Horatiu Radulescu was born in Bucharest on January 7 1942. He studied the violin privately with Nina Alexandrescu, a pupil of Enescu, and later studied composition at the Bucharest Academy of Music (MA 1969), where his teachers included Stefan Niculescu, Tiberiu Olah and Aurel Stroë, some of the leading figures of the newly emerging avant garde. Upon graduation in 1969 Radulescu left Romania for the west, and settled in Paris, becoming a French citizen in 1974. He returned to Romania thereafter several times for visits, beginning in 1991 when he directed a performance of his Iubiri, the first public performance of any of his mature works in his native country. (Radulescu nonetheless commented that in the interim he had dedicated many of his works to a “virtual and sublimated” Romania) (Radulescu, cited in Krafft 2001, 47).
One of the first works to be completed in Paris (though the concept had come to him in Romania) was Credo for nine cellos, the first work to employ his spectral techniques. This technique “comprises variable distribution of the spectral energy, synthesis of the global sound sources, micro- and macro-form as sound-process, four simultaneous layers of perception and of speed, and spectral scordaturae, i.e. rows of unequal intervals corresponding to harmonic scales” (Radulescu 1993). These techniques were developed considerably in his music of subsequent decades. In the early 1970s he attended classes given by Cage, Ligeti, Stockhausen, and Xenakis at the Darmstadt Summer Courses, and by Ferrari and Kagel in Cologne. He presented his own music in Messiaen’s classes at the Paris Conservatoire in 1972-73; Radulescu recalled that while Messiaen himself was sympathetic, later calling him “one of the most original young musicians of our time” (Radulescu 199), some of the students were more reticent, not understanding his music’s “colourful, dreamy, mystical” inclinations (Radulescu cited in Krafft 2001, 48).
Beginning in the early 1970s Radulescu’s works began to be performed at the leading contemporary music festivals, including Gaudeamus (Taaroa, 1971; in ko ‘tro – mioritic space, 1972), Darmstadt (Flood for the Eternal’s Origins, 1972), Royan (fountains of my sky, 1973; Lamento di Gesù, 1975), Metz (Wild Incantesimo for nine orchestras, 1978; Byzantine Prayer, 1988) and Donaueschingen. From 1979 to 1981 he studied computer-assisted composition and psycho-acoustics at IRCAM, although his work makes relatively little use of electronic means of sound production. In 1983 he founded the ensemble European Lucero in Paris to perform own his works, a variable ensemble consisting of soloists specialising in the techniques required for his music. In 1991 he founded the Lucero Festival.
In the mid-1980s Radulescu was based in Freiburg in Germany, though for many years he retained an address in Versailles. In 1988 he lived in Berlin on a DAAD fellowship, and in 1989-90 he was resident in San Francisco and Venice as a laureate of the Villa Médici hors les murs scholarship. In the mid-1990s he moved to Switzerland, living first in Clarens and later in Vevey. He died in Paris on September 25, 2008.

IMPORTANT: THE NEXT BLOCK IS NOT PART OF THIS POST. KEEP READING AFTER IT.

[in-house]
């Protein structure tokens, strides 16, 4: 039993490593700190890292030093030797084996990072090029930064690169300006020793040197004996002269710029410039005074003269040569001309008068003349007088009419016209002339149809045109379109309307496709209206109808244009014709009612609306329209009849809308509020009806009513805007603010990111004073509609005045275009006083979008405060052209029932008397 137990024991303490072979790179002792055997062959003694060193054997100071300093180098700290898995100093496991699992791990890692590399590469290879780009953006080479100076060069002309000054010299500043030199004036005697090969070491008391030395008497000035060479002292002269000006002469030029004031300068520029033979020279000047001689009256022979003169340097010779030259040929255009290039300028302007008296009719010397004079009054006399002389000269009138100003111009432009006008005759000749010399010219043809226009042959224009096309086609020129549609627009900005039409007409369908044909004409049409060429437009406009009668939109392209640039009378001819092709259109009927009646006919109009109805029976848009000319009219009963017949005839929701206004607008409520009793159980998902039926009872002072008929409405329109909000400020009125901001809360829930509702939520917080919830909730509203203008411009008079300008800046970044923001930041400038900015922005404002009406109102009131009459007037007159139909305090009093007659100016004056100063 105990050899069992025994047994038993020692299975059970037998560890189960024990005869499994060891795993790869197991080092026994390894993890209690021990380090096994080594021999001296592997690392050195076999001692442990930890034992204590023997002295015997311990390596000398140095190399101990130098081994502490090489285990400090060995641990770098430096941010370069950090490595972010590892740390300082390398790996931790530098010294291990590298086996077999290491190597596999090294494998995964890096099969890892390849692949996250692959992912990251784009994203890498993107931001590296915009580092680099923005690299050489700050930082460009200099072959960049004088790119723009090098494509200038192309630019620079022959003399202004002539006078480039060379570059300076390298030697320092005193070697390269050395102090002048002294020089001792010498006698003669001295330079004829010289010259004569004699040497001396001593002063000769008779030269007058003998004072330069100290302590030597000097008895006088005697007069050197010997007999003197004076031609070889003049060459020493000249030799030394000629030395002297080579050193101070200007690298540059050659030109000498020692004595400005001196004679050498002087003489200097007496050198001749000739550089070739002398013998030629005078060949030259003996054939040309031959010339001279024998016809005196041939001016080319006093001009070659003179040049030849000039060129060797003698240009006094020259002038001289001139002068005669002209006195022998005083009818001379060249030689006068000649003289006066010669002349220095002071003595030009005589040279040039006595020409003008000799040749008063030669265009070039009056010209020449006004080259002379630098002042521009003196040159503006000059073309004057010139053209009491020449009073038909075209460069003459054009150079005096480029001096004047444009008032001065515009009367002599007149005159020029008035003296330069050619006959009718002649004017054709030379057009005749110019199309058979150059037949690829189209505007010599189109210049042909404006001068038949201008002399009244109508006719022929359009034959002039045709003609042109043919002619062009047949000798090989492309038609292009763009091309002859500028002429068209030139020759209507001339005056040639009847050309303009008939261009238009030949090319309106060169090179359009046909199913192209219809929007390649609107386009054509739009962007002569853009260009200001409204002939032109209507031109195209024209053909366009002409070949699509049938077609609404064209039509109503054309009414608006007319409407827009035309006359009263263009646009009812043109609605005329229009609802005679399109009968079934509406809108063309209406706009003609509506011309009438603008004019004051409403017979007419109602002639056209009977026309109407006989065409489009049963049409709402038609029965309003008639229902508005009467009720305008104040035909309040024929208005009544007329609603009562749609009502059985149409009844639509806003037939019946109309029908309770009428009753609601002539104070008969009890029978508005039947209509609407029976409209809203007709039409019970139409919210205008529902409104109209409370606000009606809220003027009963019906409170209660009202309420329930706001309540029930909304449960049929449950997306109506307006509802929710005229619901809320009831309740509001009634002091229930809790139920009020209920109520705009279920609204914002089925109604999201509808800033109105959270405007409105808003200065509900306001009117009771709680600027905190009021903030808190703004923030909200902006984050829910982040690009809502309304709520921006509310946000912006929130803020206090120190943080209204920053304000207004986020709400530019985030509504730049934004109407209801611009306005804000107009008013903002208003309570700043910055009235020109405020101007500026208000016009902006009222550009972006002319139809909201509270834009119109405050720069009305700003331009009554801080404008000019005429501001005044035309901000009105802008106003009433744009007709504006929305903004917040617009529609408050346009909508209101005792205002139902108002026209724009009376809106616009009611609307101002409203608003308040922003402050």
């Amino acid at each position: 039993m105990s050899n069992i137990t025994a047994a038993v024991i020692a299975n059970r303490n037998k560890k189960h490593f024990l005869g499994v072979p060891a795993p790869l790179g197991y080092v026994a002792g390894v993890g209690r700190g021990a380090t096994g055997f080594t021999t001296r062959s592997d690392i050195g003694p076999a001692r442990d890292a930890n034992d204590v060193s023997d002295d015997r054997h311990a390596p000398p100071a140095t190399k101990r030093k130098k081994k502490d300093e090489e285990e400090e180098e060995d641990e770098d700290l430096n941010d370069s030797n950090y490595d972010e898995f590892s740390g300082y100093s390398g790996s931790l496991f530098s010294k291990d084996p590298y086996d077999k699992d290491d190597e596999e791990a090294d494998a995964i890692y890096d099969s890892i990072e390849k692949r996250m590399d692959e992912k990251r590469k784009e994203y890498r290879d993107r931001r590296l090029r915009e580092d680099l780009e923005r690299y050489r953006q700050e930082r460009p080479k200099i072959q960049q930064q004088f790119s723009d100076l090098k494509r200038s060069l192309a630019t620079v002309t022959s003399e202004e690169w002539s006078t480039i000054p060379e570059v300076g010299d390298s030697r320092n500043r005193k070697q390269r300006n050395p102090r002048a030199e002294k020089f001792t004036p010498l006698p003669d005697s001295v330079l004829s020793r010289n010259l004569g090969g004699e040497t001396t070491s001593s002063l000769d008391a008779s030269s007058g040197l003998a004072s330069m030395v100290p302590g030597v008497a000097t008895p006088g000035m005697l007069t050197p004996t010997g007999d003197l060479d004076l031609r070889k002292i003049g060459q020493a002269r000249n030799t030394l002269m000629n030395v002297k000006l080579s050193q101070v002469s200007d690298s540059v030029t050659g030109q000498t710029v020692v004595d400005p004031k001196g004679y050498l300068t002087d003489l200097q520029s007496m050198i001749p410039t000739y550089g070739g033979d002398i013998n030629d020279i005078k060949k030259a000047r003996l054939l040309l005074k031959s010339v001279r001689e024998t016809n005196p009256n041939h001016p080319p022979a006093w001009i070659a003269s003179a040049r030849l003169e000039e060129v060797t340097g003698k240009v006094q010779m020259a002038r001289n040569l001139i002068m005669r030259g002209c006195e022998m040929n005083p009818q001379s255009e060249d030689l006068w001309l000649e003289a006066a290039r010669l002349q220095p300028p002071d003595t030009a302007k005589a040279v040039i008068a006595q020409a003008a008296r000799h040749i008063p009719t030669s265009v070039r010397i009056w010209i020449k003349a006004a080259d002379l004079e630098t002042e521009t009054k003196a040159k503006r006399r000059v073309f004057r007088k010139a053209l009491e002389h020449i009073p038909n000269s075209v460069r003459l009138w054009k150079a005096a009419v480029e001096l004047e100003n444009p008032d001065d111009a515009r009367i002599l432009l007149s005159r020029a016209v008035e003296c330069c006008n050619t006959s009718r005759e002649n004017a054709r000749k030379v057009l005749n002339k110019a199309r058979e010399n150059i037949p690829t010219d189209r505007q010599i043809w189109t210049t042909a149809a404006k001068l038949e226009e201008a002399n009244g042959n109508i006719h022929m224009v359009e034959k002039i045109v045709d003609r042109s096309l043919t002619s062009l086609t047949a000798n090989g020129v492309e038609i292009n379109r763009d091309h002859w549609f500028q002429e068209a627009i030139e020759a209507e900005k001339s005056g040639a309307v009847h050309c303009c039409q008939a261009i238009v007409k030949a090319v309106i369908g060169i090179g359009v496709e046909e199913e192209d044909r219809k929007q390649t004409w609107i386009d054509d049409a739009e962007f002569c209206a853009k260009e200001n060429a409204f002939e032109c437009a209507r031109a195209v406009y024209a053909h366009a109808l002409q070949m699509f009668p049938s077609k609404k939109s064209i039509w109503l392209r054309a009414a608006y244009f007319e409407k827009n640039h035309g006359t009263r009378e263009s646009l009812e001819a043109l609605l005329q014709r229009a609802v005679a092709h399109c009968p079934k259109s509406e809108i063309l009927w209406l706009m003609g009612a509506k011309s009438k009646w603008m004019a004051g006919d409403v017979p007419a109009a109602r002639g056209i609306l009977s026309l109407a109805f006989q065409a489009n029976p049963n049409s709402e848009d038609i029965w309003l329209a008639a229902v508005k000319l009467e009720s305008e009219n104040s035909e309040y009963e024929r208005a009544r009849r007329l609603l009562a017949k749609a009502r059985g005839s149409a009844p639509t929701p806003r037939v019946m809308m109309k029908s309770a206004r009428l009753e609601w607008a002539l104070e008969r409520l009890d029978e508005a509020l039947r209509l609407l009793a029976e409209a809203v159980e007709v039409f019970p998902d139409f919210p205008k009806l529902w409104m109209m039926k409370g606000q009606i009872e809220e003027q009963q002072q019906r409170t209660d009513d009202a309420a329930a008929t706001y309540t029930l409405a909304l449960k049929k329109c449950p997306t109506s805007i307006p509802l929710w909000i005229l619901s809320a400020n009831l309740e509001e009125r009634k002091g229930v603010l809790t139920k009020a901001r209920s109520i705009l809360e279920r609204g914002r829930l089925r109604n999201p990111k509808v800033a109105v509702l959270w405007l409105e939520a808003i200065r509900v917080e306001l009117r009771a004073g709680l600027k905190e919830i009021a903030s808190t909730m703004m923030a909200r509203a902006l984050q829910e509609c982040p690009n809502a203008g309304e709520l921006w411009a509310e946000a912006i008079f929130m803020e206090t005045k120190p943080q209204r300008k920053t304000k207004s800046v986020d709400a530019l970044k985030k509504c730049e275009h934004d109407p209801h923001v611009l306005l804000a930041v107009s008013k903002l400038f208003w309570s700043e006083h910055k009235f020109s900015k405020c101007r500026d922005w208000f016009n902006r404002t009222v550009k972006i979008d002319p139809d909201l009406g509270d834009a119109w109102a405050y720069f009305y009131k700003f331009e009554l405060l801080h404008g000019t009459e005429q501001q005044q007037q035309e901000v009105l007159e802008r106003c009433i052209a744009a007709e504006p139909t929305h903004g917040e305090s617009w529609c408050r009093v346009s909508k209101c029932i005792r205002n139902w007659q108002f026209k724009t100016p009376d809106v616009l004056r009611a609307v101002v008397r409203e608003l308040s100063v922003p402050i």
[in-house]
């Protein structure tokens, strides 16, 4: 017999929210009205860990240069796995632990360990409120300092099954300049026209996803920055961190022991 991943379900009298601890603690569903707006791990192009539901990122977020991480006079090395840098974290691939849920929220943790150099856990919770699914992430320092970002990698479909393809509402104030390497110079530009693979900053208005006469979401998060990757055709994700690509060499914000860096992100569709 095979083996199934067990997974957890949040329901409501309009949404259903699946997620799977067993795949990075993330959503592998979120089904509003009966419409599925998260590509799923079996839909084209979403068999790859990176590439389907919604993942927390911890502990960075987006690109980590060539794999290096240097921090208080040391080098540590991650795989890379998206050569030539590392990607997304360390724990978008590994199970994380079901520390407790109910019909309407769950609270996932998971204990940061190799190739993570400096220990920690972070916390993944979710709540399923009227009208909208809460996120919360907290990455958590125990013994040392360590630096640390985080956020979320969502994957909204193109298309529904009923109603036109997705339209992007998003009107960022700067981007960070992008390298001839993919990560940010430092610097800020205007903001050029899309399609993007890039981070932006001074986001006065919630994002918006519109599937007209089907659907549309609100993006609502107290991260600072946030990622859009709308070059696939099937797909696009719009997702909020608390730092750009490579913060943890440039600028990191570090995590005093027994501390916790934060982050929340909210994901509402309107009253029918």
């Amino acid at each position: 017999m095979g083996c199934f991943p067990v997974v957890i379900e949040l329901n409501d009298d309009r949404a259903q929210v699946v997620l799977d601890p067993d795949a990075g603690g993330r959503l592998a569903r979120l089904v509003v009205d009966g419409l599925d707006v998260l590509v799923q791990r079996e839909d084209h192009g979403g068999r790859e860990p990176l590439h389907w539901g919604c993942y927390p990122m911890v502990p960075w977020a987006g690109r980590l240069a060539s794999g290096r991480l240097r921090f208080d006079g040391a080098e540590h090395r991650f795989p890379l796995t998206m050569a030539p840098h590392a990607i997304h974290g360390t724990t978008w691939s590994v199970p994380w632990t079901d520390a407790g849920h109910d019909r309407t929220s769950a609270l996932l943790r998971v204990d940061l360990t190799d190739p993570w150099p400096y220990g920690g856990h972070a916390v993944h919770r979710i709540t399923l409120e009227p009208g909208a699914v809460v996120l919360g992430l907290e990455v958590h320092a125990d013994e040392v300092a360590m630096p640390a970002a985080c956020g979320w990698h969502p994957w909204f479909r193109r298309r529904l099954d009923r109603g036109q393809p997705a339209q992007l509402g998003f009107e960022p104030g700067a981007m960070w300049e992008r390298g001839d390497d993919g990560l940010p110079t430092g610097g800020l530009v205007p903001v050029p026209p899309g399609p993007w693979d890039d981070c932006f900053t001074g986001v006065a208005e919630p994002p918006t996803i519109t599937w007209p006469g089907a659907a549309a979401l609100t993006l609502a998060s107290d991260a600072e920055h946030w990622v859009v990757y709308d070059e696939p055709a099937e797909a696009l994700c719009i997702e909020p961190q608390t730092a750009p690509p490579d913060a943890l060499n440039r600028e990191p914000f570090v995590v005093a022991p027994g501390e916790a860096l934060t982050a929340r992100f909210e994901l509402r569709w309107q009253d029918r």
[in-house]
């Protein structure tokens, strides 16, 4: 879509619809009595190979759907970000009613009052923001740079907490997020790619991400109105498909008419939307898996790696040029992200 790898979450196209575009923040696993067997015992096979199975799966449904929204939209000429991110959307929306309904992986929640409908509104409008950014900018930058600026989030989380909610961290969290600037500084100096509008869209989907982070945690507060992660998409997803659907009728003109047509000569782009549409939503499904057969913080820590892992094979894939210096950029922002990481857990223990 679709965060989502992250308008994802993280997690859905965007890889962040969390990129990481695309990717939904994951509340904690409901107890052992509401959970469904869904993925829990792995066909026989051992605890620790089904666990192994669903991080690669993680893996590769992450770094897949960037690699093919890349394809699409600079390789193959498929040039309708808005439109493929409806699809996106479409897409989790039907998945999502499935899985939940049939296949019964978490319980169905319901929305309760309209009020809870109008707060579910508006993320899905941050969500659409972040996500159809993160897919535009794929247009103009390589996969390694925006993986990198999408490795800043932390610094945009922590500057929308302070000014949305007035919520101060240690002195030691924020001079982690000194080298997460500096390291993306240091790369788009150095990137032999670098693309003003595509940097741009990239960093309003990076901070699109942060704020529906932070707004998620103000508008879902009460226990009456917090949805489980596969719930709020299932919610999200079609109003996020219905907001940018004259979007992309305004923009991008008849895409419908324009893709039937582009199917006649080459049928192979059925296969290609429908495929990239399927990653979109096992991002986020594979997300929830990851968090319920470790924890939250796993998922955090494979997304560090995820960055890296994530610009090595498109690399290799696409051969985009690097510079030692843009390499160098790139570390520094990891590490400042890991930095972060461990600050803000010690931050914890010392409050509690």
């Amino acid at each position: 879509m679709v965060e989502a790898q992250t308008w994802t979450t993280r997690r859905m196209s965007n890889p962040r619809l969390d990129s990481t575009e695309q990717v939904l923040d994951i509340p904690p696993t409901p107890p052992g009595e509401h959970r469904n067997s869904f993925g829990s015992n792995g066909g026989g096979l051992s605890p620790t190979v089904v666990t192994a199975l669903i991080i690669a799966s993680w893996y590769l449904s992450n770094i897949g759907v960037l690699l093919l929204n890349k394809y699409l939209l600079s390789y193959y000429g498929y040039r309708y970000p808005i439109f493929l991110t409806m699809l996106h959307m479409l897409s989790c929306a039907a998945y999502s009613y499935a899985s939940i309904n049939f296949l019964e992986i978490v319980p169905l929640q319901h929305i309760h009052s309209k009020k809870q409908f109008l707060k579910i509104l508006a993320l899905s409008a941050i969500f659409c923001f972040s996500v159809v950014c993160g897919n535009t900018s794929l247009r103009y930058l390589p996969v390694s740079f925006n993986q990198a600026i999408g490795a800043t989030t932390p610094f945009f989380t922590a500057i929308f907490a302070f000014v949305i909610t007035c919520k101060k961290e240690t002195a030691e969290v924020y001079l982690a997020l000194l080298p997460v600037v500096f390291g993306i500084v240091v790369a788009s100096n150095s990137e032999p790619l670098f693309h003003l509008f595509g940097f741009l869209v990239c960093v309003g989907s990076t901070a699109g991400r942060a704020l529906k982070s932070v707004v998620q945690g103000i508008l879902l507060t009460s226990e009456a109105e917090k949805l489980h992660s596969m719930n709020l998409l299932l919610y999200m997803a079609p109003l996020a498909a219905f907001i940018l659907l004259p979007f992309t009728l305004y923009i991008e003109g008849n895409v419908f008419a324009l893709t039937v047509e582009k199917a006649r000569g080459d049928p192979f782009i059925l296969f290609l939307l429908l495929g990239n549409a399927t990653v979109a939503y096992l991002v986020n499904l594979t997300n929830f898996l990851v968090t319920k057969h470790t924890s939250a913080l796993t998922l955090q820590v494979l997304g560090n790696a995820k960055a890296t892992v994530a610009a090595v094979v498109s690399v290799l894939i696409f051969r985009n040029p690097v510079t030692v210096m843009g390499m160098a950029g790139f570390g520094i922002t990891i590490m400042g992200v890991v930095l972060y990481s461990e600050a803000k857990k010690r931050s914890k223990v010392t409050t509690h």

From his earliest works Radulescu’s musical concepts, and the techniques he invented to realise them, were unconventional. For his final exams in Bucharest he composed the orchestral work Taaroa, named after the Polynesian god; this displeased his teachers, who found the idea mystical and even imperialist; only the composer Anatol Vieru supported him. Radulescu’s spectral techniques, as they evolved through the 1970s and beyond, are quite distinct from those of his French contemporaries Gérard Grisey and Tristan Murail. His compositional aim, as outlined in his book Sound Plasma (1975) was to bypass the historical categories of monody, polyphony and heterophony and to create musical textures with all elements in a constant flux. Central to this was an exploration of the harmonic spectrum, and by the invention of new playing techniques to bring out, and sometimes to isolate, the upper partials of complex sounds, on which new spectra could be built. The harmonic relationships in his music are based on these spectra and on the phenomena of sum and difference tones. The opening sonority of his fourth string quartet (1976-87), for example, is based on partials 21, 22 and 43 of a low C fundamental; this is an example of what Radulescu referred to as “self-generating functions” in his music, as partials 21 and 22 give in sum 43 and in difference 1, the fundamental. (On a C fundamental, partials 21, 22 and 43 are all different, microtonally distinct kinds of F, the 21st partial being 29 cents lower than tempered F, partial 22 being 51 cents higher and partial 43 12 cents higher.) Much of his music for strings makes use of a “spectral scordatura”, where the open strings are retuned, often to simulations of the partials of a single harmonic spectrum – for example in his Lux Animae (1996/2000), for solo cello or viola, the open strings are retuned to the 3rd, 4th, 7th and 11th partials of a low E.
Many of Radulescu’s later works derive their poetic inspiration from the Tao te ching of Lao-tzu, especially in the 1988 English version by Stephen Mitchell: the titles of his second, third, fourth, fifth and sixth piano sonatas, and of the fifth and sixth string quartets, are taken from this source. The piano sonatas, as well as his Piano Concerto The Quest (1996) and other later works, make use of folk melodies from his native Romania, integrating these with his spectral techniques.
MUSIC: Dizzy Divinity